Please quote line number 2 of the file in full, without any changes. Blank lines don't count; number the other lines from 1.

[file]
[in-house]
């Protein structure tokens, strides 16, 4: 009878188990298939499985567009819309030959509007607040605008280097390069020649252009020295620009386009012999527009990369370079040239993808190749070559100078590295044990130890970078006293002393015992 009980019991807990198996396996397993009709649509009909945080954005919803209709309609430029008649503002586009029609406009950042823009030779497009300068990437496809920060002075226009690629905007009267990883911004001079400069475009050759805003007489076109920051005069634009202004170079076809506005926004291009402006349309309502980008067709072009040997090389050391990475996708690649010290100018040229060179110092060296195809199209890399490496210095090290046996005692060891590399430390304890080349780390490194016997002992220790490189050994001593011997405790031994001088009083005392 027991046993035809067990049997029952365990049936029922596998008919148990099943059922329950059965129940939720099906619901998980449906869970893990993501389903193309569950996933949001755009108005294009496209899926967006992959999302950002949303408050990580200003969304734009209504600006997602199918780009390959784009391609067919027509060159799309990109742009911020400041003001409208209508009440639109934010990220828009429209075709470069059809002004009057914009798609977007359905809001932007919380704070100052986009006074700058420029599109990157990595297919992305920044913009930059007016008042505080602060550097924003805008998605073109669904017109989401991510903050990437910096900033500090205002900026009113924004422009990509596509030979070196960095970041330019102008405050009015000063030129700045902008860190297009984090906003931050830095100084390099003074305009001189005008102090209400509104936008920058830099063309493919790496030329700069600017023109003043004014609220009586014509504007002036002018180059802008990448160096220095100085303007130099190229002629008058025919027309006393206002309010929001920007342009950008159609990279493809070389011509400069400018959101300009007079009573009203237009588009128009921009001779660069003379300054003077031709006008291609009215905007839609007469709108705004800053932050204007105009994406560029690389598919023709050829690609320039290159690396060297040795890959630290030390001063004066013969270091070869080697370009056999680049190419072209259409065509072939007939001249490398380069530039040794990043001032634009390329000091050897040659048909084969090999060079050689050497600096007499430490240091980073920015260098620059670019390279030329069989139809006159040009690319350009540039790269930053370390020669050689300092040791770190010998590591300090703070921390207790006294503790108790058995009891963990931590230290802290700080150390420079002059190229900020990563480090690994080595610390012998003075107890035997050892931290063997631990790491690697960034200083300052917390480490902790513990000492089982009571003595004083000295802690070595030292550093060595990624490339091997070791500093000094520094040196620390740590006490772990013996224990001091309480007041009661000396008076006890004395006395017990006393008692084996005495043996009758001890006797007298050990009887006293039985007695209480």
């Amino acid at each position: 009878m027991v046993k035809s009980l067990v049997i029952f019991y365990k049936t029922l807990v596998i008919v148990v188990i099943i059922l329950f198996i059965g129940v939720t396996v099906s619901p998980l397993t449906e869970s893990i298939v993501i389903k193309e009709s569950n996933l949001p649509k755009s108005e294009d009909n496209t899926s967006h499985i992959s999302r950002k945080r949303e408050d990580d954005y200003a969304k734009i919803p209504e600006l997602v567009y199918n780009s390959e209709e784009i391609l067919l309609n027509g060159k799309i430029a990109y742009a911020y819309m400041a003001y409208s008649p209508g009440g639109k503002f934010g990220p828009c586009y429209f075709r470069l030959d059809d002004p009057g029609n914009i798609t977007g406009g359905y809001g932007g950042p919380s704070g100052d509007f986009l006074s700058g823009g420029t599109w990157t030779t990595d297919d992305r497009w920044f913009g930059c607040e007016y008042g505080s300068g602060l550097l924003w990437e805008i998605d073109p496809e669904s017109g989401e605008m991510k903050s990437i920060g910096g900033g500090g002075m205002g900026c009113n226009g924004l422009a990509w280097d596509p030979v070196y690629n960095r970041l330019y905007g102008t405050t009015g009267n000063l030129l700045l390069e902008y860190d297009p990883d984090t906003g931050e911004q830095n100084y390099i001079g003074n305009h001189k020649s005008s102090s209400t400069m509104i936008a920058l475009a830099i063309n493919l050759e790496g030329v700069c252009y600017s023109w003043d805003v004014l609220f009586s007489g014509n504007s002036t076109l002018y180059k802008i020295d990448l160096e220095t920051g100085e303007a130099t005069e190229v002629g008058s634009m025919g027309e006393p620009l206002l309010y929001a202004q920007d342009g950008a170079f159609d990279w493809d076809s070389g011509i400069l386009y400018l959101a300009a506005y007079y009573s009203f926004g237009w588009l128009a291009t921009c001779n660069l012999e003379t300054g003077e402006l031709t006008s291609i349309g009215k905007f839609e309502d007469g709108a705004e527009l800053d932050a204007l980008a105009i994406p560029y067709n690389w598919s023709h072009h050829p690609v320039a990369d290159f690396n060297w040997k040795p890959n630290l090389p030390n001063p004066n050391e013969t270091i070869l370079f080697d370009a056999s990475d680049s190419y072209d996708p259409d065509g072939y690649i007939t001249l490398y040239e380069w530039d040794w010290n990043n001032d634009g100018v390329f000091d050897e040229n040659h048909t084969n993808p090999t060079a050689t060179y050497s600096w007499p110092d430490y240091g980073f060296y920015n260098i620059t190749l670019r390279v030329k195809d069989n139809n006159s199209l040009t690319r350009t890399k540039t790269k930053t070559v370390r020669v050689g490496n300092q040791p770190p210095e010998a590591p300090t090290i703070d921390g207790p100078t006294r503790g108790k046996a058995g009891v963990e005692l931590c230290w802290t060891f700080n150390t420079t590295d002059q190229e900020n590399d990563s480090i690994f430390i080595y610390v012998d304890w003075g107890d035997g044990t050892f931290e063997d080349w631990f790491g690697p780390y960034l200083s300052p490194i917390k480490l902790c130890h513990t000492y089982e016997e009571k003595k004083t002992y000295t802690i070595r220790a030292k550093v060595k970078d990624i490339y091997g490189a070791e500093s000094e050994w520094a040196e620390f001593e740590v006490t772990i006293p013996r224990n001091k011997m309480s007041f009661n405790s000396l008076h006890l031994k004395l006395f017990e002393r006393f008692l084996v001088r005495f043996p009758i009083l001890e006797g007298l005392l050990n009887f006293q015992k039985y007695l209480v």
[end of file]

């Protein structure tokens, strides 16, 4: 009878188990298939499985567009819309030959509007607040605008280097390069020649252009020295620009386009012999527009990369370079040239993808190749070559100078590295044990130890970078006293002393015992 009980019991807990198996396996397993009709649509009909945080954005919803209709309609430029008649503002586009029609406009950042823009030779497009300068990437496809920060002075226009690629905007009267990883911004001079400069475009050759805003007489076109920051005069634009202004170079076809506005926004291009402006349309309502980008067709072009040997090389050391990475996708690649010290100018040229060179110092060296195809199209890399490496210095090290046996005692060891590399430390304890080349780390490194016997002992220790490189050994001593011997405790031994001088009083005392 027991046993035809067990049997029952365990049936029922596998008919148990099943059922329950059965129940939720099906619901998980449906869970893990993501389903193309569950996933949001755009108005294009496209899926967006992959999302950002949303408050990580200003969304734009209504600006997602199918780009390959784009391609067919027509060159799309990109742009911020400041003001409208209508009440639109934010990220828009429209075709470069059809002004009057914009798609977007359905809001932007919380704070100052986009006074700058420029599109990157990595297919992305920044913009930059007016008042505080602060550097924003805008998605073109669904017109989401991510903050990437910096900033500090205002900026009113924004422009990509596509030979070196960095970041330019102008405050009015000063030129700045902008860190297009984090906003931050830095100084390099003074305009001189005008102090209400509104936008920058830099063309493919790496030329700069600017023109003043004014609220009586014509504007002036002018180059802008990448160096220095100085303007130099190229002629008058025919027309006393206002309010929001920007342009950008159609990279493809070389011509400069400018959101300009007079009573009203237009588009128009921009001779660069003379300054003077031709006008291609009215905007839609007469709108705004800053932050204007105009994406560029690389598919023709050829690609320039290159690396060297040795890959630290030390001063004066013969270091070869080697370009056999680049190419072209259409065509072939007939001249490398380069530039040794990043001032634009390329000091050897040659048909084969090999060079050689050497600096007499430490240091980073920015260098620059670019390279030329069989139809006159040009690319350009540039790269930053370390020669050689300092040791770190010998590591300090703070921390207790006294503790108790058995009891963990931590230290802290700080150390420079002059190229900020990563480090690994080595610390012998003075107890035997050892931290063997631990790491690697960034200083300052917390480490902790513990000492089982009571003595004083000295802690070595030292550093060595990624490339091997070791500093000094520094040196620390740590006490772990013996224990001091309480007041009661000396008076006890004395006395017990006393008692084996005495043996009758001890006797007298050990009887006293039985007695209480």